Critical Perspectives on Management Ethics and Corporate Social Responsibility
Call for Papers
This sub-theme aims to bring together scholars who share an interest in management ethics and corporate social responsibility (CSR). The goal of this sub-theme is not to promote more of the same standard, positivist, functional and managerial approaches to management ethics and CSR but to critically deconstruct and reconstruct the study of management ethics and CSR. The sub-theme seeks to highlight fundamental weaknesses of conventional approaches to CSR in its fixation with win-win situations and seemingly endless empirical studies that attempt to link CSR and organizational ethical behavior with financial performance. Despite more than forty years of research, the relationships between management ethics, corporate social responsibility (CSR) and financial performance remain ambiguous. Research on management ethics and CSR often share similar literatures, theoretical frameworks and normative assumptions such as (mainly mainstream) concerns about profitability, social welfare but the two areas have not really engaged with each other.
There also appears to be a divergence between empirical approaches that focus on describing ethical behaviors of firms and managers and normative approaches that focus on how managers and firms should behave. Thus, empirical approaches have been preoccupied with demonstrating a relationship between ethical behaviors and financial performance while the normative justifications of management ethics and CSR have attempted to integrate insights from primarily Western philosophies of ethics such as utilitarianism, justice, social contracts, and economic morality. However, management ethics and CSR tend to maintain and reinforce managerial hegemonies while remaining subservient to corporate and market interests. This sub-theme aims at encouraging scholars to reflect on the philosophical, theoretical and methodological aspects of the engagement between CSR and management ethics. Such an engagement should lead to a critical re-assembling of dominant paradigms of CSR and ethics in an attempt to challenge managerial and corporate hegemony and critically construct the relationship of management ethics and CSR.
But a critique of dominant paradigms is by itself not sufficient. After critically disassembling management ethics and CSR there is a need to re-imagine and reassemble our conceptions of CSR and management ethics directed towards emancipation and positive social change. This involves the creation of novel and critical insights on the role management ethics and CSR play within the framework of managerialism and profitability. The sub-theme also focuses on the role management ethics and CSR plays in maintaining and enhancing asymmetrical power relations at the organizational and institutional levels.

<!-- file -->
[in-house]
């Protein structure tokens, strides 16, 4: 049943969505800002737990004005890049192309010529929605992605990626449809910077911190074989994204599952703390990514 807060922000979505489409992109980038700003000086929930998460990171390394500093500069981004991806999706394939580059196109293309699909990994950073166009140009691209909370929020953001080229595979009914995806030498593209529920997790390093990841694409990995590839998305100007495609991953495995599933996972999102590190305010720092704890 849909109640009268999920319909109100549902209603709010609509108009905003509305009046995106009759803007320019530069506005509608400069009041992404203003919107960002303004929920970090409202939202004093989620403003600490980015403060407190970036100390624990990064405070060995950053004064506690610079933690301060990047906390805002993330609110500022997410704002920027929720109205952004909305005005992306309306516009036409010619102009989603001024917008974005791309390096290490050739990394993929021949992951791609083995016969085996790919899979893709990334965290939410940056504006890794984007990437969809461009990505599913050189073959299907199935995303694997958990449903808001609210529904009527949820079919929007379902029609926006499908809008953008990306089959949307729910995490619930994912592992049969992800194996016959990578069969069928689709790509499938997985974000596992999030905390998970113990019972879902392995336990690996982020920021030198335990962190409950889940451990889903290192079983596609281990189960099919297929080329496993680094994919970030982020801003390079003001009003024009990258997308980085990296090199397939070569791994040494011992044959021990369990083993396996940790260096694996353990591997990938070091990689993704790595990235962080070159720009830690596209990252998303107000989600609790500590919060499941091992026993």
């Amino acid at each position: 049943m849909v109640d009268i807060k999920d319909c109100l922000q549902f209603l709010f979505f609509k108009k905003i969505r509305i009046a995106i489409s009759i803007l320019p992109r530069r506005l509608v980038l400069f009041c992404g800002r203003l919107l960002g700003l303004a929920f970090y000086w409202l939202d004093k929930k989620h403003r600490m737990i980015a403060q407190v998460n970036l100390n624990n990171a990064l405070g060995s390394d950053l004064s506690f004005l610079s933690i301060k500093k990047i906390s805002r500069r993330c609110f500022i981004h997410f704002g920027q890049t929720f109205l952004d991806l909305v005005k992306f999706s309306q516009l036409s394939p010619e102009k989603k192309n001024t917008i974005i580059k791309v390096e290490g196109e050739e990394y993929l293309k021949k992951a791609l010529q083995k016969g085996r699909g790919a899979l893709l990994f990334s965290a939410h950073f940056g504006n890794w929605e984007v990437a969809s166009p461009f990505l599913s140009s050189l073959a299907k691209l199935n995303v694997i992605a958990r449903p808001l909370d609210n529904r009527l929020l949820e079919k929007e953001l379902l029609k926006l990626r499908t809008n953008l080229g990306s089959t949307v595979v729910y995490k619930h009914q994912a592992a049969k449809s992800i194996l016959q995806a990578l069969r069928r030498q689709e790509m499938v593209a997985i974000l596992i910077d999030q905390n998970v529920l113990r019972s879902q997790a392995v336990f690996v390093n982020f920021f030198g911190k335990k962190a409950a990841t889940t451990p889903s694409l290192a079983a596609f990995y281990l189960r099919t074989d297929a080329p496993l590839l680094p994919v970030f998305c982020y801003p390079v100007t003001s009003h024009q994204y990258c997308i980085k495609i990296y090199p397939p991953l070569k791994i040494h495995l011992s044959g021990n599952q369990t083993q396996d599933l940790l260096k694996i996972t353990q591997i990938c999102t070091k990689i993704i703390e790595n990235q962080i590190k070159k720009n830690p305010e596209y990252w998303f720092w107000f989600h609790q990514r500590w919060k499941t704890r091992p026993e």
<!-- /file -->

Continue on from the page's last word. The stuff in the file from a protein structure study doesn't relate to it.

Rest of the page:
Discourses of management ethics and CSR are also primarily rooted in traditions of Western thought, which tend to dehistoricize and marginalize non-Western perspectives while reproducing asymmetrical relations of power. CSR is often used, especially in developing regions of the world, as a smokescreen to conceal the deleterious effects of business activity. In recent years we have seen increasing anti-corporate protests, environmental conflicts, struggles for social and environmental justice and the rise of resistance and social movements in different parts of the world. Civil society actors, Indigenous groups, women?s groups actively engage with corporations, institutions and governments in an attempt to voice local concerns about development, environmental destruction and social dislocation. This sub-theme invites papers that provide alternative cultural perspectives, epistemologies, subjectivities and modes of representation of management ethics and CSR. We welcome theoretical and empirical submissions inspired by a diverse range of methodologies, from any multi- and inter-disciplinary perspectives. Submissions should address (but are not limited to) the following or related questions:
- What are the discursive assumptions and practices that create particular meanings, policies and practices of management ethics and CSR?
- How do practices of management ethics and CSR relate to each other, for example do they support each other, contradict one another, neutralize each other, or protect one from the other?
- What are the outcomes of CSR and ethical policies for communities and society in general?
- How are management ethics and CSR deployed at the institutional level? How do policies and practices of multilateral organizations like the United Nations, World Trade Organization, World Bank and the like shape discourses of management ethics and CSR?
- How can we critically evaluate ethics and CSR reporting in accounting practices?
- How are local and indigenous communities engaging with CSR practices?
- What are the range of local, regional, national, international and global governance practices of CSR and management ethics? How is accountability established in CSR and management ethics?
- How have management ethics and CSR been used, misused, and abused to support the prevailing managerial paradigm (e.g. through an objectification, instrumentalization and operationalization of morale and ethics)?
- How do management ethics and CSR serve as reinforcing discourses that maintain and reinforce asymmetrical power relations at the organizational and institutional levels?
- How have management ethics and CSR become communicative tools to determine realities for stakeholders?
- How do management ethics and CSR articulate individual and corporate responsibility?
- How can management ethics and CSR be applied as an emancipatory tool to overcome organizational asymmetries enshrined in managerialism?
Participants are encouraged to contact the convenors to discuss possible contributions.
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